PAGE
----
It’s well-known among virtual reality (VR) users that VR can be very hard on graphics cards. For PC VR a high-end, expensive graphics card is a requirement for most VR applications, so developers are often keen to hear about techniques that can reduce the load on a GPU and improve its performance, to improve the longevity of hardware. Thus we have Oculus new rendering technique, known as Stereo Shading Reprojection.
Usually for VR apps is it necessary to render images twice – once for the left eye and once for the right eye. The Stereo Shading Reprojection technique allows pixels to be rendered once, then reprojected to the other eye, to share the rendering cost over both eyes.
Due to the distance between human eyes, each eye sees things from a slightly different perspective, so one eye might see areas the other eye does not. In the case of using Stereo Shading Reprojection this can mean some pixels are visible that shouldn’t be. To compensate for this, the software needs to identify which pixels are valid and which are not, so the invalid areas can be masked out to avoid a ‘ghosting’ effect.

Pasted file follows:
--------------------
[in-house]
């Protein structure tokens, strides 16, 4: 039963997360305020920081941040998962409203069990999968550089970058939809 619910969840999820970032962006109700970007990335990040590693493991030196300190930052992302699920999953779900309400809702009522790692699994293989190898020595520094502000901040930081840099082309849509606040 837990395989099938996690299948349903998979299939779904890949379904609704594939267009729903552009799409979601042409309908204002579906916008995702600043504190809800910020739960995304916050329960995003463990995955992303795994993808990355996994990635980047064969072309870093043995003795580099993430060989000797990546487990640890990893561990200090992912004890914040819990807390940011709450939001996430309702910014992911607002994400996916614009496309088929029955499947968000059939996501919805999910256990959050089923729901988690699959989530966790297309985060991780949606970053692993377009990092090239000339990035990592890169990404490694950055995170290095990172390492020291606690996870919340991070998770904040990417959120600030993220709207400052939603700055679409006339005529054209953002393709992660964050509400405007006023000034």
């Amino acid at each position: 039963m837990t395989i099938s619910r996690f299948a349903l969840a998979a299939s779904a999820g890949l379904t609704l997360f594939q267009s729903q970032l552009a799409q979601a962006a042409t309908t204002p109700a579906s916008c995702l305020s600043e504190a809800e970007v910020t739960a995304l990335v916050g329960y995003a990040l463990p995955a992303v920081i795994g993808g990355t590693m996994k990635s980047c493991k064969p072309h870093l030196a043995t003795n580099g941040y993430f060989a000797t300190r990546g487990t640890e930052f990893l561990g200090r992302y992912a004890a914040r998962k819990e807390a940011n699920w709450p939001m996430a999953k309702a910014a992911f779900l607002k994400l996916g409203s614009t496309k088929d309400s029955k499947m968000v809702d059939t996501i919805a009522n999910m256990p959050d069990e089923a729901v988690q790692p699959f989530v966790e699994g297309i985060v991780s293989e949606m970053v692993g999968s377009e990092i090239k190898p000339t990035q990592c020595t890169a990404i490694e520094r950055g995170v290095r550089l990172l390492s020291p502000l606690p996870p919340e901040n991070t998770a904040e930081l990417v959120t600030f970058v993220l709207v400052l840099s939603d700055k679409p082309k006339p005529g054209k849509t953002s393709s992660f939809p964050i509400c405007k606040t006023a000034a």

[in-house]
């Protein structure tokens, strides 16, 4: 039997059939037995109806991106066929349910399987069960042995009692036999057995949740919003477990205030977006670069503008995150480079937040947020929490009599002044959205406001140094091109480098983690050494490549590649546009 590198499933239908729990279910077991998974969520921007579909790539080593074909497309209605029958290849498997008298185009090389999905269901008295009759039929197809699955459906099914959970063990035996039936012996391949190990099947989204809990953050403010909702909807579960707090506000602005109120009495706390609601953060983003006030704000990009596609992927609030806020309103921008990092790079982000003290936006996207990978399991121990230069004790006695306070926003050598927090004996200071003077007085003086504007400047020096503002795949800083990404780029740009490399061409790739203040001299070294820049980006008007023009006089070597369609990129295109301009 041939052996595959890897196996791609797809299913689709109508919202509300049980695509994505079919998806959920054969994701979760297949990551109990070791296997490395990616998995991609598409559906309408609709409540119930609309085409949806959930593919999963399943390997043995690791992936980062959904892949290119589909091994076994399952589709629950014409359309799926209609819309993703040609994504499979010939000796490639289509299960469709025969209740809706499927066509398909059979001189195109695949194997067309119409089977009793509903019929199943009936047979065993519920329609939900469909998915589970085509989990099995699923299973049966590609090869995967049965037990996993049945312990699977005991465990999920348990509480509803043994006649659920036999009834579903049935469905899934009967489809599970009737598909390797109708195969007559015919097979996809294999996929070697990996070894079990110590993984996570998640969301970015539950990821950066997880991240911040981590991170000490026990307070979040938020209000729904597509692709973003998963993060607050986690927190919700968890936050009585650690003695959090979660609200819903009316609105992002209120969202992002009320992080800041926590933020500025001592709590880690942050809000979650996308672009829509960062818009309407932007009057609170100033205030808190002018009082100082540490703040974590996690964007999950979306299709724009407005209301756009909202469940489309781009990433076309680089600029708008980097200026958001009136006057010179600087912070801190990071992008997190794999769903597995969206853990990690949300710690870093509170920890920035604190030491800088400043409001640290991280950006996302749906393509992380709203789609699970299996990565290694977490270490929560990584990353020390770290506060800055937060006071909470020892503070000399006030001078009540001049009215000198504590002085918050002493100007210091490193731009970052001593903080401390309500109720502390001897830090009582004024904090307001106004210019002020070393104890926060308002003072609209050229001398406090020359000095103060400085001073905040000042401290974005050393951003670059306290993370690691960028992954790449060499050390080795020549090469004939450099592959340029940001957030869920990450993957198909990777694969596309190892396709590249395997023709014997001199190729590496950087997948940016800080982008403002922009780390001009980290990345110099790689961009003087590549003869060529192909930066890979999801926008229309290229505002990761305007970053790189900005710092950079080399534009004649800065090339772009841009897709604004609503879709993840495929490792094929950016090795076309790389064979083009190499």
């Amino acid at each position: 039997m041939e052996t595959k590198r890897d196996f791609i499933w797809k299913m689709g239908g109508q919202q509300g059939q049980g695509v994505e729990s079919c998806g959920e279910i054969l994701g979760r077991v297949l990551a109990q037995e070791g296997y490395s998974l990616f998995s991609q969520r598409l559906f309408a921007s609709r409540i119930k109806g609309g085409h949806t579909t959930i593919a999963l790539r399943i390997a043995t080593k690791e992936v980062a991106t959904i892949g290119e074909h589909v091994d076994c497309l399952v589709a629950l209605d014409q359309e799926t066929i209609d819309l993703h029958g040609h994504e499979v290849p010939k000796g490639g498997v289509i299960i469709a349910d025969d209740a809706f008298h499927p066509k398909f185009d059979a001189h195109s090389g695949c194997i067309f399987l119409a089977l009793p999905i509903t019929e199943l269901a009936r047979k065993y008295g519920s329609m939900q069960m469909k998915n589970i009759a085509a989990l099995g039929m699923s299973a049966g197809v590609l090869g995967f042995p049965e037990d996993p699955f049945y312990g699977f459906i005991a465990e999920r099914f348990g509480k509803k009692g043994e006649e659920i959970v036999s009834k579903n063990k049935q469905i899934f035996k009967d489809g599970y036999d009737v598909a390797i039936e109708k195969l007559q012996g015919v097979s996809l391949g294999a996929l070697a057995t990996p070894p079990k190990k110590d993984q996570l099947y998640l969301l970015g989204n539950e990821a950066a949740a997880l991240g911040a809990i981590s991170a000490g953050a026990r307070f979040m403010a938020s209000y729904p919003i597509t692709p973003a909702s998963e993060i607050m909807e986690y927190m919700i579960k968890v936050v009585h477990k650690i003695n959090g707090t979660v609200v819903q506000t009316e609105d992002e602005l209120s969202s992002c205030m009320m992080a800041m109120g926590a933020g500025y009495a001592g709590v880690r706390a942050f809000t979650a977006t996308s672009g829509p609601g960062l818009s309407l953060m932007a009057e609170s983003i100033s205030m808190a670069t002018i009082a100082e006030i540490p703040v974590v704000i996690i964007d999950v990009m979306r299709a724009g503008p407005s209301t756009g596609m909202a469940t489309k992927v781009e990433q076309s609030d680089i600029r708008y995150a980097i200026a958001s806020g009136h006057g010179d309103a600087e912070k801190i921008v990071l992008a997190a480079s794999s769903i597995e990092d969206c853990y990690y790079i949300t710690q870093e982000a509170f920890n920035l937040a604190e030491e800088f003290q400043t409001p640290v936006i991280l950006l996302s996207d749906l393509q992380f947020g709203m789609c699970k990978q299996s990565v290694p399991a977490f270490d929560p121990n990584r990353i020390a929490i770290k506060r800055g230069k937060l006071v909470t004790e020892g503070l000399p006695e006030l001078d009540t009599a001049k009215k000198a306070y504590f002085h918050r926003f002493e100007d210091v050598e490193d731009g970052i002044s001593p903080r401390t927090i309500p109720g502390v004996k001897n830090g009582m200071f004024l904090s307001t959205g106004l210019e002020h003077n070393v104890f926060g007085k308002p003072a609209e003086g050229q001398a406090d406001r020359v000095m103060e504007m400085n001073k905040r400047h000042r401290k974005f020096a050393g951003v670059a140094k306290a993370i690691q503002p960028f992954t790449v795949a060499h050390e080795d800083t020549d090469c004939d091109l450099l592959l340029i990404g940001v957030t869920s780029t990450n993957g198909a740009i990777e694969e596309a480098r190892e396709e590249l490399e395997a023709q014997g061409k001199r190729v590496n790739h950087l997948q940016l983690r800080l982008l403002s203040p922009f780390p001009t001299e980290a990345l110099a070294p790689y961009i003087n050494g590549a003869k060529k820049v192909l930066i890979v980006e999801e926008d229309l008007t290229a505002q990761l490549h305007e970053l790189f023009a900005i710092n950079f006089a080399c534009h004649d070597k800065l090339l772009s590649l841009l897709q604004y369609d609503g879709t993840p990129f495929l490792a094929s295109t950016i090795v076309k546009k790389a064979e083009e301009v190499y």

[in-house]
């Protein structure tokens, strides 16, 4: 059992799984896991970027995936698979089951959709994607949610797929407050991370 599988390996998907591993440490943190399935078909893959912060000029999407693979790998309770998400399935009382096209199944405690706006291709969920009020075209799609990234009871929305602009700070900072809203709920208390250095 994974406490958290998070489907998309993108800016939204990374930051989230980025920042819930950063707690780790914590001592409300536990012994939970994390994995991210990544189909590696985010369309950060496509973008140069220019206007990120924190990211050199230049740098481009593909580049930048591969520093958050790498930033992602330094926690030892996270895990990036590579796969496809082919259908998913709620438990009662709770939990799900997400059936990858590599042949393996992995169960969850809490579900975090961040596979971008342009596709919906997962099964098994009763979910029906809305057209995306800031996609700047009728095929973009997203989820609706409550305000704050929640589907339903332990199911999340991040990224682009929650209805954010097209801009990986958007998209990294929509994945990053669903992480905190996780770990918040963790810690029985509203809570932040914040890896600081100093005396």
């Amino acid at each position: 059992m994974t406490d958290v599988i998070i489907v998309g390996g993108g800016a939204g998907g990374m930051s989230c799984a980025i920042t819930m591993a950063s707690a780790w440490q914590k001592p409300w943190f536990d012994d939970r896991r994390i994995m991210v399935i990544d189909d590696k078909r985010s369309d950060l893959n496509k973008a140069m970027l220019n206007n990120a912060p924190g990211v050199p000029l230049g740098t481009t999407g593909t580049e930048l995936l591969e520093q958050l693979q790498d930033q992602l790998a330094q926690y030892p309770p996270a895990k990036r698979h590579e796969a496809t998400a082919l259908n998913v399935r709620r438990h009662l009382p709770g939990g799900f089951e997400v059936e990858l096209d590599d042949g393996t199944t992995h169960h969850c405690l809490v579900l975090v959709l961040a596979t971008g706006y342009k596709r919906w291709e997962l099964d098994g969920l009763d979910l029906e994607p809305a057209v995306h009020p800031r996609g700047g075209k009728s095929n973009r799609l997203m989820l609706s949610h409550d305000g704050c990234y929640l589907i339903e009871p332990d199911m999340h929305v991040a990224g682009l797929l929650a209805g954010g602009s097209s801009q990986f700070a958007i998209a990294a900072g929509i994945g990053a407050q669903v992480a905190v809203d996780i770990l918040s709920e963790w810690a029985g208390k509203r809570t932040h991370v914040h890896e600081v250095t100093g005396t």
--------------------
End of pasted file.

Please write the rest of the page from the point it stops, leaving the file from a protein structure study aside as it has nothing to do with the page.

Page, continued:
Oculus tested the technology in Unity using simple shaders and buffers, exaggerating the ‘pixel cost’ by using dynamic lighting and discovered a dramatic performance improvement when the reprojection was used. In pixel-shader heavy scenes, a 26% performance improvement was noted. The developers tested the techniques using a AMD R290 and GTX 1080 and observed similar improvements.
The code sample for direct download will be available via the Oculus site soon.
VRFocus will continue to report on new technology in use in VR and AR.